Question: How hard is it to find 1,720 acres of history in Tallahassee? It’s pretty hard if what you’re looking for is the Dale Mabry Air Field.
Information about Dale Mabry Field is sparse and scattered across Florida’s capital. There are, of course, the biographical details everyone who knows about the city’s first airport seems to know. It was built in 1929 and named for a local pilot who died in a crash earlier that decade. And at the start of World War II, the government extended and converted Dale Mabry Field to support the war.
“Dale Mabry Field is part of a network, hundreds, really, over a thousand that are temporary air bases for World War II to train pilots,” says Florida State University historian Kurt Piehler.
He oversees FSU's Institute on World War II and the Human Experience. Piehler says the field helped train thousands of pilots. In fact, in 1942, some of the famed African-American pilot corps, the Tuskegee Airmen, trained in advanced gunnery at Dale Mabry Field. James Ford, the city’s first African-American mayor, remembers being inspired as a young man by the airmen’s visits to Tallahassee. He spoke to WFSU-TV in 2007 for the Florida War Diaries project.
“They trained here, and I had several friends who were in the Tuskegee Airmen,” Ford says. “I had the opportunity to go out there and look at them when they would come in and practice.”
But they weren’t greeted well when they got here, says local doctor and Tuskegee Airmen expert Alan Brickler.
“This was probably not one of our better moments in history,” Brickler says. “When they came here and landed at Dale Mabry Field, they were placed in prison barracks rather than given equal station according to their rank.”
Here’s where the record gets thin. Florida’s Heritage Trail website devotes exactly one sentence to the airmen’s training in Tallahassee. Local historians disagree on how long they stayed. Brickler cites the memoirs of Colonel Benjamin O. Davis, who commanded the airmen, as his source for their experience in Florida’s capital. Brickler says he believes the airmen received slightly better treatment on later trips to Tallahassee.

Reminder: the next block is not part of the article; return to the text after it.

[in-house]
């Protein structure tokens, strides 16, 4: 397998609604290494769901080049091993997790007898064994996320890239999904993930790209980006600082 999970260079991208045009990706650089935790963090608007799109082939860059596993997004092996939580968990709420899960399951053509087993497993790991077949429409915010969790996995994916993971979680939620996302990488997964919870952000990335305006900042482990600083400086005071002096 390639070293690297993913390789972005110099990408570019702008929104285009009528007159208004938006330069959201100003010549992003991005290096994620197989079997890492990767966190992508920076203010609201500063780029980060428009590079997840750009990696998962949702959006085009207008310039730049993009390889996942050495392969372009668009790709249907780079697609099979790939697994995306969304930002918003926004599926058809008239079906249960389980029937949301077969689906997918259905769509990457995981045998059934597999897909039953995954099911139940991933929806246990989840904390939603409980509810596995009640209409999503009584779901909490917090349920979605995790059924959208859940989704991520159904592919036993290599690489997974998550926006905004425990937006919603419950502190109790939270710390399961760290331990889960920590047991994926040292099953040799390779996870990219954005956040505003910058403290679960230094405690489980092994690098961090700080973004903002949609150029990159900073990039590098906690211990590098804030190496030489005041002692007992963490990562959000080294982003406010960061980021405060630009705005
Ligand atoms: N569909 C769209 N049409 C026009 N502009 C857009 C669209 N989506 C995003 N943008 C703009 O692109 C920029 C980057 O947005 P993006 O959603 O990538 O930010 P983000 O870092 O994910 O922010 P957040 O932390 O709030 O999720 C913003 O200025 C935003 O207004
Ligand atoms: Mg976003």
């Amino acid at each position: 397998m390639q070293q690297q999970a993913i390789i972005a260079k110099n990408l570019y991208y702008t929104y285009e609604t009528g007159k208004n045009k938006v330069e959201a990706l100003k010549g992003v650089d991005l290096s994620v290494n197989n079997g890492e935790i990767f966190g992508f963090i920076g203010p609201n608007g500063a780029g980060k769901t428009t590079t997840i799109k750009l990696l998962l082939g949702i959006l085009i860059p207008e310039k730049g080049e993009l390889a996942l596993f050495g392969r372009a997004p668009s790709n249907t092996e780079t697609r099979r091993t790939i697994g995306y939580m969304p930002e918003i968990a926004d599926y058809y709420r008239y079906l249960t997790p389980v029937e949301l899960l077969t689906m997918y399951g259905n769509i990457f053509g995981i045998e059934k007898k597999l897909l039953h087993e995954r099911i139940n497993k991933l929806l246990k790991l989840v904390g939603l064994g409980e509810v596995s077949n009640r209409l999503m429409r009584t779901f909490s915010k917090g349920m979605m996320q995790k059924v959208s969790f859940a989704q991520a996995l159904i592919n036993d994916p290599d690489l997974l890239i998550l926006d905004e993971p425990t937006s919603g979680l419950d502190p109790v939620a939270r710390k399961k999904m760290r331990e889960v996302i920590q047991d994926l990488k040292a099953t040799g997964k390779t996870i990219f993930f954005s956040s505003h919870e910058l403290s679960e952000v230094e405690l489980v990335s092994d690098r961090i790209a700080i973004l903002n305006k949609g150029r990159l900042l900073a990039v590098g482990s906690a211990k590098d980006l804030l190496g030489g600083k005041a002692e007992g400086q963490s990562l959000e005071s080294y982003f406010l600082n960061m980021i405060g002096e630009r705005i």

“They did make it more than one time and presumably their experiences were not as horrendous from that point on but they did recognize that those were an unpleasant set of circumstances,” he says.
FSU’s Piehler says the fight for recognition of the Tuskegee Airmen was as much about self-determination as it was about winning the war. He says many in the military establishment wanted them to fail.
“In looking at the Tuskegee Airmen, why the Tuskegee Airmen came into being, part of it is the need for manpower but also the military was quite stubborn at times, about recognizing the importance of African-Americans to the war effort,” Piehler says.
Former Tallahassee Mayor James Ford says African-Americans shared in the airmen’s triumphs and strove for greater successes after these first black men took flight.
“There was a certain amount of pride. It was a black flying group and there just was nothing like that. It was an unheard of thing for a black to aspire to be,” Ford says.
A historical marker stands outside Tallahassee Community College off West Pensacola Street where the airfield’s runway ended. It holds, probably, the last of the memory of that portion of history that has been buried under the buildings that now make up TCC. Legend tells of a 1940's-era building that might have housed the airmen. But where it is exactly, no one seems to know.